When we imagine the crowds that Jesus spoke to a typical Jesus movie seems to portray it right. Sometimes crowds followed him to a place where he could be heard well, like for the sermon on the mount. Other times they pressed in on him and he even had to sort of hurry away so that it did not become too chaotic. Also many would be responding and discussing among themselves what the meaning was for something he had said. In these conditions many would not hear exactly what was said and only get bits and pieces. There is also the repetitive second hand reiteration of what he had said. For those who could not hear they would listen to the stories told by others, even late into the night throughout the towns where Jesus preached.

Then there is the example of the Baptist preaching by the river. Have you ever yelled in a valley and heard the echo carry your voice seemingly for ever?

In summary, one could definitely communicate to large crowds in ancient Rome, such as for entertainment in the amphitheaters or when generals gave pre-battle speeches for example. When large crowds were addressed, sometimes good places were chosen for the acoustics, and the crowd would be more aware of when to hush for the communication to be effective. Even making a makeshift blow horn with your hands could have been used as ancient Greek actors already had horn shaped mouths in their masks for this purpose. However, there would certainly be some, especially among noisy crowds, who could not hear and would rely on what others said.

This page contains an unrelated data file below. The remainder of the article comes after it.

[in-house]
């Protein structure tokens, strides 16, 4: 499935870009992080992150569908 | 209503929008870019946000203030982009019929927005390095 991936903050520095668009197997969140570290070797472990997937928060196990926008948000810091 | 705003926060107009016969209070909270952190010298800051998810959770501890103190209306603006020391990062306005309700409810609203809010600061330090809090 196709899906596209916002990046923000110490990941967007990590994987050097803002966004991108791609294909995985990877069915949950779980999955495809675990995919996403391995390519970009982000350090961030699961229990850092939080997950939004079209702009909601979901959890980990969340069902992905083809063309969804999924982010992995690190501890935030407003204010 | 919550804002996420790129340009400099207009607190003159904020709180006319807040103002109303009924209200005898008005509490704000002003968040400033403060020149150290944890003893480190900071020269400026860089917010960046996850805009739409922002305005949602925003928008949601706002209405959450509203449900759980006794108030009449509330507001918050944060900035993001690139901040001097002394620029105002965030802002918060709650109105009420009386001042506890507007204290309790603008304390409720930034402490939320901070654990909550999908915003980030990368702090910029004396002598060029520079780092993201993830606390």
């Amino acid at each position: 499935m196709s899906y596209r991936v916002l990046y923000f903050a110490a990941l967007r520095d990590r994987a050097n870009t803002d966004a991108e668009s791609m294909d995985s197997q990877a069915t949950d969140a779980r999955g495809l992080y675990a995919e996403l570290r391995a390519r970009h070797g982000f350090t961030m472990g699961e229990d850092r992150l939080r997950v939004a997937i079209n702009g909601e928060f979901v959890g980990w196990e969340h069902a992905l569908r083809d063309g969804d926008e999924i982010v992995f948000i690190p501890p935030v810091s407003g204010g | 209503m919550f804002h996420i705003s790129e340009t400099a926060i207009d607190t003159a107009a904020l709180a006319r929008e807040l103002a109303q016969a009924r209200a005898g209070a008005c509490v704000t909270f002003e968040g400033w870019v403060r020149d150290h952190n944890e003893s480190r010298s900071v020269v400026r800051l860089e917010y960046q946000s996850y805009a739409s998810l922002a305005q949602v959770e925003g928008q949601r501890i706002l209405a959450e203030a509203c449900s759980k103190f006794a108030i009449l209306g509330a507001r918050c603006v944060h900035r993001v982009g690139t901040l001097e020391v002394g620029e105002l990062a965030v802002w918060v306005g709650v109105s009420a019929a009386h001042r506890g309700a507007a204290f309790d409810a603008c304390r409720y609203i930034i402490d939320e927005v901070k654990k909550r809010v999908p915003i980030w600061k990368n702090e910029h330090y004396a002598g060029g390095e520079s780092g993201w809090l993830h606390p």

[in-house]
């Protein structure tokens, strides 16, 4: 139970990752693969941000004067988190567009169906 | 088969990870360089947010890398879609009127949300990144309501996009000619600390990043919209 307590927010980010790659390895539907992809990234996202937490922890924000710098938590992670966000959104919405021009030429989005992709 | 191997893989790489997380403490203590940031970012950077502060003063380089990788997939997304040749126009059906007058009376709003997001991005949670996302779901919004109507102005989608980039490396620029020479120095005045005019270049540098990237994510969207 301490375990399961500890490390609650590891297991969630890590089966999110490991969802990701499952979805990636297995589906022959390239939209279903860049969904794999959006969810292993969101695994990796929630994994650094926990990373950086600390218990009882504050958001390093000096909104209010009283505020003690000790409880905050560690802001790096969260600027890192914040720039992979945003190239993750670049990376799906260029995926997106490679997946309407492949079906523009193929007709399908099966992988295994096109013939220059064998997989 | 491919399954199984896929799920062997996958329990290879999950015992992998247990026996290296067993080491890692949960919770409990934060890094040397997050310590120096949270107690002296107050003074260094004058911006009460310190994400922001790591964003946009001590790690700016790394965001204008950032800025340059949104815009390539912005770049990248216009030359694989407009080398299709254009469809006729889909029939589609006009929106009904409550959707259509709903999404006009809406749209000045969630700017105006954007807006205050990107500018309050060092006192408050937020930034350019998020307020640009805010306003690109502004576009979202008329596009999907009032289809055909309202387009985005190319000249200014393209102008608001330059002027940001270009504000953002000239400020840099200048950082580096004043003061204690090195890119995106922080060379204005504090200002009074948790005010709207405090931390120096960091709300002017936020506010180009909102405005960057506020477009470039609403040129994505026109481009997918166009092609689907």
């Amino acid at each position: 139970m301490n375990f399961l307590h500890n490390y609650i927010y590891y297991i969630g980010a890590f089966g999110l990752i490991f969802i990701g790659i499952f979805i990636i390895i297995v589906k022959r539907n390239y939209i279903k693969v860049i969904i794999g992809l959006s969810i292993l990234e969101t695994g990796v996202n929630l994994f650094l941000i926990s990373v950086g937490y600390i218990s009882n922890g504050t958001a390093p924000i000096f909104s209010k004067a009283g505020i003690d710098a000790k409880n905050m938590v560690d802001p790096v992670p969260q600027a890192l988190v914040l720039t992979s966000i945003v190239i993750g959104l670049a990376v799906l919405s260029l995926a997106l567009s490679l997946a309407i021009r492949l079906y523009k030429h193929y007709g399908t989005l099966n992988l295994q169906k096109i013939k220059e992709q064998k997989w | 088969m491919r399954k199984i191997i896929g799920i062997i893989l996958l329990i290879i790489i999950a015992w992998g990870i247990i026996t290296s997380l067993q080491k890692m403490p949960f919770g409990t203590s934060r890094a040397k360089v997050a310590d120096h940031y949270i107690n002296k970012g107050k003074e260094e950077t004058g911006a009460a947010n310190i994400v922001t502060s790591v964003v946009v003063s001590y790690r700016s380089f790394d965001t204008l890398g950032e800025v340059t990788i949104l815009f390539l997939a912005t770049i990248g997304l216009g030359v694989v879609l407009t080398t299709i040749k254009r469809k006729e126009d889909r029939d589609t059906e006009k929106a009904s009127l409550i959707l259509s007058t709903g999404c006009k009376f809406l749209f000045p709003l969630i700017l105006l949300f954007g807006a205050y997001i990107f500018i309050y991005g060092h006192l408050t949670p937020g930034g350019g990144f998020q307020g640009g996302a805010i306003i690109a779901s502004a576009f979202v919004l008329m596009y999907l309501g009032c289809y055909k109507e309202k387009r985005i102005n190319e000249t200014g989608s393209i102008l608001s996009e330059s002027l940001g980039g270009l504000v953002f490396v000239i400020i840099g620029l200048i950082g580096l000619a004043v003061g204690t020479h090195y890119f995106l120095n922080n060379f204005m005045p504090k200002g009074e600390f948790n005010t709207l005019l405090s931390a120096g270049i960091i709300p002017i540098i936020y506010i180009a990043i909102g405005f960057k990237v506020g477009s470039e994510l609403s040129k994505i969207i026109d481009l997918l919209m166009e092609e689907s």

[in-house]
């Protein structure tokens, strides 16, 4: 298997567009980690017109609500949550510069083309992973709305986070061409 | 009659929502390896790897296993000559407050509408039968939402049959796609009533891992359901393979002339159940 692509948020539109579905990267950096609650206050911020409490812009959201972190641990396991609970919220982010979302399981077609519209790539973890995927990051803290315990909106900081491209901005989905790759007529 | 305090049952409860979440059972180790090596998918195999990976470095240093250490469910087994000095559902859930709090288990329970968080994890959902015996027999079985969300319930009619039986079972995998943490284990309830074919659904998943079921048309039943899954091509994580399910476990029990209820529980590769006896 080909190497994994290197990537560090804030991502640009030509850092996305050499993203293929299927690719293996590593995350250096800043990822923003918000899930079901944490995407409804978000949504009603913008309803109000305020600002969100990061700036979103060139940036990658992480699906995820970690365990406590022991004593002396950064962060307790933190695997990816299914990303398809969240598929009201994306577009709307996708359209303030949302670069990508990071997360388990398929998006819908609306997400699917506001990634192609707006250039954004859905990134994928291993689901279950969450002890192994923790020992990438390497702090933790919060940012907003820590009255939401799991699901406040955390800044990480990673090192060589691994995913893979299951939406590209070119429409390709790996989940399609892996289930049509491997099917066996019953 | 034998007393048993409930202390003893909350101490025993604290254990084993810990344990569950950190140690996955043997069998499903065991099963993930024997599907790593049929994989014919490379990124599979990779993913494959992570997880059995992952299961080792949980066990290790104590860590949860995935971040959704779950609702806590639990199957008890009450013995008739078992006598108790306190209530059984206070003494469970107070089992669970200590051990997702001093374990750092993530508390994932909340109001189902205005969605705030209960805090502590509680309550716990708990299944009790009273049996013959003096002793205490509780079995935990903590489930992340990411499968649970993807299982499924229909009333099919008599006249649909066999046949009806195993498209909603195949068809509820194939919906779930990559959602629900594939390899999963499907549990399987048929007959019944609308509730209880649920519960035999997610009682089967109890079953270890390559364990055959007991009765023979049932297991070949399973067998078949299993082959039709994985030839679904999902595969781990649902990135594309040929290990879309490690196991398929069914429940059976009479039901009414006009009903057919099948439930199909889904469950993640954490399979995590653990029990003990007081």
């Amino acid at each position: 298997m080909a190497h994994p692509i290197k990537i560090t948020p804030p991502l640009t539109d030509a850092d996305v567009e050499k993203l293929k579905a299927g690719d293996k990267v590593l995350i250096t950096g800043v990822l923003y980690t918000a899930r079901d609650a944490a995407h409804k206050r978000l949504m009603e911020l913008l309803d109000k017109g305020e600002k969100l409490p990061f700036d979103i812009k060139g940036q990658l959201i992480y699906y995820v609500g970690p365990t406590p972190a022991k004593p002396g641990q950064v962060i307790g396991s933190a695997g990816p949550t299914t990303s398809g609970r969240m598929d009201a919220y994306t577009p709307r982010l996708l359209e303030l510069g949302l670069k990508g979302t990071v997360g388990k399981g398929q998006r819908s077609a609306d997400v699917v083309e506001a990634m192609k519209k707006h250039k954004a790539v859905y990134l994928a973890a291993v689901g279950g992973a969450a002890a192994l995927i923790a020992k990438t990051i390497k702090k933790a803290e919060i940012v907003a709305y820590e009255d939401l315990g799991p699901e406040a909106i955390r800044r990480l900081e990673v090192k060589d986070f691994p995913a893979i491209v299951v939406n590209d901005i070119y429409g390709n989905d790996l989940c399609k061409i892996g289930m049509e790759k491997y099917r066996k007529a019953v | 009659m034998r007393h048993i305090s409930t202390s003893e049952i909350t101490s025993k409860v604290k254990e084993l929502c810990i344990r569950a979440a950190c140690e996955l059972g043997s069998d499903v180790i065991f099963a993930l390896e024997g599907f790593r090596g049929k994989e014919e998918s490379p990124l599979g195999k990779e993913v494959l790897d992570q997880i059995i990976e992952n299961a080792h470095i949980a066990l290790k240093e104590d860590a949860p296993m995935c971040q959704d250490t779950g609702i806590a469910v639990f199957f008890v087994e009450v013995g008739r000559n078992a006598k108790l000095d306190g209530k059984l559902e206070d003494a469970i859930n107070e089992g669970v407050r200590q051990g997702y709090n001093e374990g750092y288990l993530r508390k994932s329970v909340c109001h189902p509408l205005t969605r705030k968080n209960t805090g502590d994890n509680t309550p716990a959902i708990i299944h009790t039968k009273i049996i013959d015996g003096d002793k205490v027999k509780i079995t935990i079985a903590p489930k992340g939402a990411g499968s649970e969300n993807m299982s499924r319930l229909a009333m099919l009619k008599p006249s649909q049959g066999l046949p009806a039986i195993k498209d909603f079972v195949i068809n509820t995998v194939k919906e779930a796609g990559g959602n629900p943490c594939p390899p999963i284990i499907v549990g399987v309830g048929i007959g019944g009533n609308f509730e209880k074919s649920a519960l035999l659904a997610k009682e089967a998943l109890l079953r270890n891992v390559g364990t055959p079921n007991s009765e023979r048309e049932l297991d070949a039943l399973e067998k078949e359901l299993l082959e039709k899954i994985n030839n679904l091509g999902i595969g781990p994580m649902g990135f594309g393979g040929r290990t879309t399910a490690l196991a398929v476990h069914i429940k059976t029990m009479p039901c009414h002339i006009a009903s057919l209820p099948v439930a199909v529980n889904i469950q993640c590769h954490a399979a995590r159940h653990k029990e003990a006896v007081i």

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Interesting comment about the design of Greek actors' masks. Never thought of that. I assume you read this somewhere. I'd be interested to know where! If you don't have a cite, that's OK. I'm not criticizing you for not including a cite, by the way! +1 Don –  rhetorician Apr 19 at 17:46
    
@rhetorician - thanks. I think I noticed the greek mask info when pondering the history of the megaphone but can't recall exactly where. probably a wiki site. –  Mike Apr 20 at 8:08

There are still scenarios where a person attempts to speak to a large audience in different places. What happens in these scenarios, without the use of audio equipment, is that some people do not hear what is being said, some do and spread the word, some people mis-hear what is being said, and so forth. In other words it is not an efficient method communication similar to the children's game of "Chinese Whispers" or "Broken telephone" - http://en.wikipedia.org/wiki/Chinese_whispers

Some messages were communicated to some people some of time is likely the case.

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Ever heard someone give out a message in a large , large meeting? Theory voice is amplified loudly ,Gods sound system is awesome He don't need a microphone ,he's got the whole world in his hands Jesus preached to 5000 then 7000'with no mic ,he's God